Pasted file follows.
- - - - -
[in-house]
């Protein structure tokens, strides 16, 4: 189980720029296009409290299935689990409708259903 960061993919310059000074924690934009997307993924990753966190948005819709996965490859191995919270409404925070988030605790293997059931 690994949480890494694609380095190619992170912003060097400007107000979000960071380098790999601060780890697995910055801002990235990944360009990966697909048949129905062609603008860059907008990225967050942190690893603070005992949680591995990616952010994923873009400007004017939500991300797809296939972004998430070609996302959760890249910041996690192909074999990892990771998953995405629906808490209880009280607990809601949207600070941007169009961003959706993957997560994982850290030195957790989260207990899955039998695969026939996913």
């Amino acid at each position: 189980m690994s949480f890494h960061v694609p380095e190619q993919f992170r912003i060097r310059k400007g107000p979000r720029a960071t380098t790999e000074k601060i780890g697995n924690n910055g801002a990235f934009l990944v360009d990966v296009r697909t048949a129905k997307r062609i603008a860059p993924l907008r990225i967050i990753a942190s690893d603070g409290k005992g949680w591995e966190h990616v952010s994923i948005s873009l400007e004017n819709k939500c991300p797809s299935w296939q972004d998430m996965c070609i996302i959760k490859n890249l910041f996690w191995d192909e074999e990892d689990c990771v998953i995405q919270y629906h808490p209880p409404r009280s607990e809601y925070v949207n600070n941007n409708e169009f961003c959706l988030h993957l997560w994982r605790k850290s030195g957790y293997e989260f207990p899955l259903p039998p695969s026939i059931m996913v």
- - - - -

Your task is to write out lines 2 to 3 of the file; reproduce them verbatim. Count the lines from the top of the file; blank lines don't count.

């Protein structure tokens, strides 16, 4: 189980720029296009409290299935689990409708259903 960061993919310059000074924690934009997307993924990753966190948005819709996965490859191995919270409404925070988030605790293997059931 690994949480890494694609380095190619992170912003060097400007107000979000960071380098790999601060780890697995910055801002990235990944360009990966697909048949129905062609603008860059907008990225967050942190690893603070005992949680591995990616952010994923873009400007004017939500991300797809296939972004998430070609996302959760890249910041996690192909074999990892990771998953995405629906808490209880009280607990809601949207600070941007169009961003959706993957997560994982850290030195957790989260207990899955039998695969026939996913």
């Amino acid at each position: 189980m690994s949480f890494h960061v694609p380095e190619q993919f992170r912003i060097r310059k400007g107000p979000r720029a960071t380098t790999e000074k601060i780890g697995n924690n910055g801002a990235f934009l990944v360009d990966v296009r697909t048949a129905k997307r062609i603008a860059p993924l907008r990225i967050i990753a942190s690893d603070g409290k005992g949680w591995e966190h990616v952010s994923i948005s873009l400007e004017n819709k939500c991300p797809s299935w296939q972004d998430m996965c070609i996302i959760k490859n890249l910041f996690w191995d192909e074999e990892d689990c990771v998953i995405q919270y629906h808490p209880p409404r009280s607990e809601y925070v949207n600070n941007n409708e169009f961003c959706l988030h993957l997560w994982r605790k850290s030195g957790y293997e989260f207990p899955l259903p039998p695969s026939i059931m996913v």